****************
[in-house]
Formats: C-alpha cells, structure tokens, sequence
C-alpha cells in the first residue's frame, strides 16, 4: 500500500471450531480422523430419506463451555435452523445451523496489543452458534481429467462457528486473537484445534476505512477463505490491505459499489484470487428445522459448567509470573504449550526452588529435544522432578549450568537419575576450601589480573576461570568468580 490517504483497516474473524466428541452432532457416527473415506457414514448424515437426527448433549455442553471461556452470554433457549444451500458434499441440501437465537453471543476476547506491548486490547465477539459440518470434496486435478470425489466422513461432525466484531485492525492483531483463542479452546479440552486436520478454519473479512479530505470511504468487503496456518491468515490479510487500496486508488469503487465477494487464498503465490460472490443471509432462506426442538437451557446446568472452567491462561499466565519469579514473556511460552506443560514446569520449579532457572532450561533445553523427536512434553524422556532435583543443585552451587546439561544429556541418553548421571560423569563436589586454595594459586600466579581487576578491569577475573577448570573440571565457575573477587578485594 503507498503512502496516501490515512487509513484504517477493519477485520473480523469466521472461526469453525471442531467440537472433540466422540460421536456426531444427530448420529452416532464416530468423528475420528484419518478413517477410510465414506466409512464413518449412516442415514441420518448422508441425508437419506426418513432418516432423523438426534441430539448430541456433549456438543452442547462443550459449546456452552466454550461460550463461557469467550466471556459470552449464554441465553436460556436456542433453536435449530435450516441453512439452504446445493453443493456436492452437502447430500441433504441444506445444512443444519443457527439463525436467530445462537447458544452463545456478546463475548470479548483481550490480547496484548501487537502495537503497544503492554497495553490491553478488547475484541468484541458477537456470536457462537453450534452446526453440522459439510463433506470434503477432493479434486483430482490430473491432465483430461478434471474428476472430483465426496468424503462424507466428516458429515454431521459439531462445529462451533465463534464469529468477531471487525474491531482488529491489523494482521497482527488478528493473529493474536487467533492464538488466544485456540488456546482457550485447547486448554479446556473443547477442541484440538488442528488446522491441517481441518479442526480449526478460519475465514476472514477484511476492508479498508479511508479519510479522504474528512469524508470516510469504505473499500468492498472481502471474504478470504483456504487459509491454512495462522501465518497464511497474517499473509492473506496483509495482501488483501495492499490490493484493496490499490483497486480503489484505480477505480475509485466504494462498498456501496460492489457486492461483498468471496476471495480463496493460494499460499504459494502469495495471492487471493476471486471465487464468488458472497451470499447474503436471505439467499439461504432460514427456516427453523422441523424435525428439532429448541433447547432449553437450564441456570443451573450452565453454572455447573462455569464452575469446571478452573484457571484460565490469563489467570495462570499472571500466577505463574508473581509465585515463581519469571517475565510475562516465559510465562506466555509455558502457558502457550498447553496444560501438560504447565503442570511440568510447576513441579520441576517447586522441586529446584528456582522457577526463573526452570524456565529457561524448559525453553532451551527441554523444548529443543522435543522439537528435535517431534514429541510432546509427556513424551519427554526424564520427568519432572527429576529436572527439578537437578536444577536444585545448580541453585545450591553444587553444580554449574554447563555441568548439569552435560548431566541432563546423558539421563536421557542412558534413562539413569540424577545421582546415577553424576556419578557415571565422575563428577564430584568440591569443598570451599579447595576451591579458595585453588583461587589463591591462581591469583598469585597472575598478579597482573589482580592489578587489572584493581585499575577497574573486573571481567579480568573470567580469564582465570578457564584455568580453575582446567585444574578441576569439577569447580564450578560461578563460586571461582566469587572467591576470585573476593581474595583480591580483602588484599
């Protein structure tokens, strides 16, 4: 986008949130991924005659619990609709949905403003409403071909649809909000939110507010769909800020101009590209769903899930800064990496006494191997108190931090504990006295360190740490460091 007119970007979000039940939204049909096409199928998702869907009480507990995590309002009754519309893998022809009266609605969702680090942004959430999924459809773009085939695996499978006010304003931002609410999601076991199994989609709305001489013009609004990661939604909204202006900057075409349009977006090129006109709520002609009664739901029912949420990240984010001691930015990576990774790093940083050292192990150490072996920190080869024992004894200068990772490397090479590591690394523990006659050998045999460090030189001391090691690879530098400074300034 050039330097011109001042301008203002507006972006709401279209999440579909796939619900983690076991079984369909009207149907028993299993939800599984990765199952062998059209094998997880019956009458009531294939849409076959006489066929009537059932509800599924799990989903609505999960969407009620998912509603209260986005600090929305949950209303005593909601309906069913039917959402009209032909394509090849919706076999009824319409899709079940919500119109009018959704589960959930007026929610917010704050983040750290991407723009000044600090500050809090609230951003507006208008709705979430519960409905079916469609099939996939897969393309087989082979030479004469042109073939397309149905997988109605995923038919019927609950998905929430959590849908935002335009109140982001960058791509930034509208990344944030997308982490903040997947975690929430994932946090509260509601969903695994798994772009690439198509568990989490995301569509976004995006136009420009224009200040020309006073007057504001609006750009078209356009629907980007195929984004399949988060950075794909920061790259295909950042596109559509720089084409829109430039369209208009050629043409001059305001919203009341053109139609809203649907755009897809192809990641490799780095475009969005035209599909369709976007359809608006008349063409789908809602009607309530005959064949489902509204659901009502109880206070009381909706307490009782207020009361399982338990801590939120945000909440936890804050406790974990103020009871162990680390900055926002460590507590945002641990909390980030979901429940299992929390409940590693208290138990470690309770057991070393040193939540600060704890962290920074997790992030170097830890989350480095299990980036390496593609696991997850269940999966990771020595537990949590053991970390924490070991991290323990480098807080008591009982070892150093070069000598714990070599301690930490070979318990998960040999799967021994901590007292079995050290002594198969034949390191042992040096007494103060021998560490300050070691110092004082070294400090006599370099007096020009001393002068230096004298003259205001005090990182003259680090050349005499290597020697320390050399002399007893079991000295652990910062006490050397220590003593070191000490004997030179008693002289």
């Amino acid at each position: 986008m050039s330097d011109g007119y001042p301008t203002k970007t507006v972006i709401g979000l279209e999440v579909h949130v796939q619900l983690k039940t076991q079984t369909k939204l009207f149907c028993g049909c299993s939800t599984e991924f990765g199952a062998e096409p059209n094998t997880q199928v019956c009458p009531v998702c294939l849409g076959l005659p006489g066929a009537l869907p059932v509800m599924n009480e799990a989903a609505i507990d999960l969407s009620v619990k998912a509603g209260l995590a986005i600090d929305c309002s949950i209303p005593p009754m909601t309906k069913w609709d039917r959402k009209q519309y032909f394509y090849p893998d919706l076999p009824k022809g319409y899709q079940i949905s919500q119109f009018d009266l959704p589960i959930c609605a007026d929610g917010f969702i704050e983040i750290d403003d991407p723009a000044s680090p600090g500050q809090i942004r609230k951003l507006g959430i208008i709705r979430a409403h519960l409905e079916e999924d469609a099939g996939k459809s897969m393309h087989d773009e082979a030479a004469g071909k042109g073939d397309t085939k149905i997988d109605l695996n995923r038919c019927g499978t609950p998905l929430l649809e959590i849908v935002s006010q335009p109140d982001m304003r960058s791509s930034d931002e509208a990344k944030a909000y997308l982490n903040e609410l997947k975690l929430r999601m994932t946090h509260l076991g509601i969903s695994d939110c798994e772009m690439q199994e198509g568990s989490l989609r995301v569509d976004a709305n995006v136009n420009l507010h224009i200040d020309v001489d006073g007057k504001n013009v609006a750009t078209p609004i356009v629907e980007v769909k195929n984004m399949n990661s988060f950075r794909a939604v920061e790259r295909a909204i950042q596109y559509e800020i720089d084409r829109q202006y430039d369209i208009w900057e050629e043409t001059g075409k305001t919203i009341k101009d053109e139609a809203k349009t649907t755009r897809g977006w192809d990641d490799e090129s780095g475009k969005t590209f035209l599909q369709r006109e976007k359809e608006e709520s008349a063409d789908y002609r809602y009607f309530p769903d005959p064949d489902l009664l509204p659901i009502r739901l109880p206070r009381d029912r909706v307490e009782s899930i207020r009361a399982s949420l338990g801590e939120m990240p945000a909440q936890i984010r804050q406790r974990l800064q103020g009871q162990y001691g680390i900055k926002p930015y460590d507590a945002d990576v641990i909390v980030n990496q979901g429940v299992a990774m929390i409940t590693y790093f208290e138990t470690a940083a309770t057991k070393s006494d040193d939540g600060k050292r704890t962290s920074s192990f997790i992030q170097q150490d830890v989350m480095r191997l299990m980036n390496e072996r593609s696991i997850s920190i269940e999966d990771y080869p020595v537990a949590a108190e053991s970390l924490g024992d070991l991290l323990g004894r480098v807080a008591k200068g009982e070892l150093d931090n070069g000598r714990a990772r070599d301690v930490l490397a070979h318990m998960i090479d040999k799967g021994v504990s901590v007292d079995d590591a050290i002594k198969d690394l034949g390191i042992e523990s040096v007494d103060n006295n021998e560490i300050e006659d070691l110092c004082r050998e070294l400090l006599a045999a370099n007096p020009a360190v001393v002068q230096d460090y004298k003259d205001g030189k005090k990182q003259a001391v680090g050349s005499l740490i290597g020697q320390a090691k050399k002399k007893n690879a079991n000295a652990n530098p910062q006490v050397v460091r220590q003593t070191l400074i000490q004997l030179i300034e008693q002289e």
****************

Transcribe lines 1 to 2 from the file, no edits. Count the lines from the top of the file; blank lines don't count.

[in-house]
Formats: C-alpha cells, structure tokens, sequence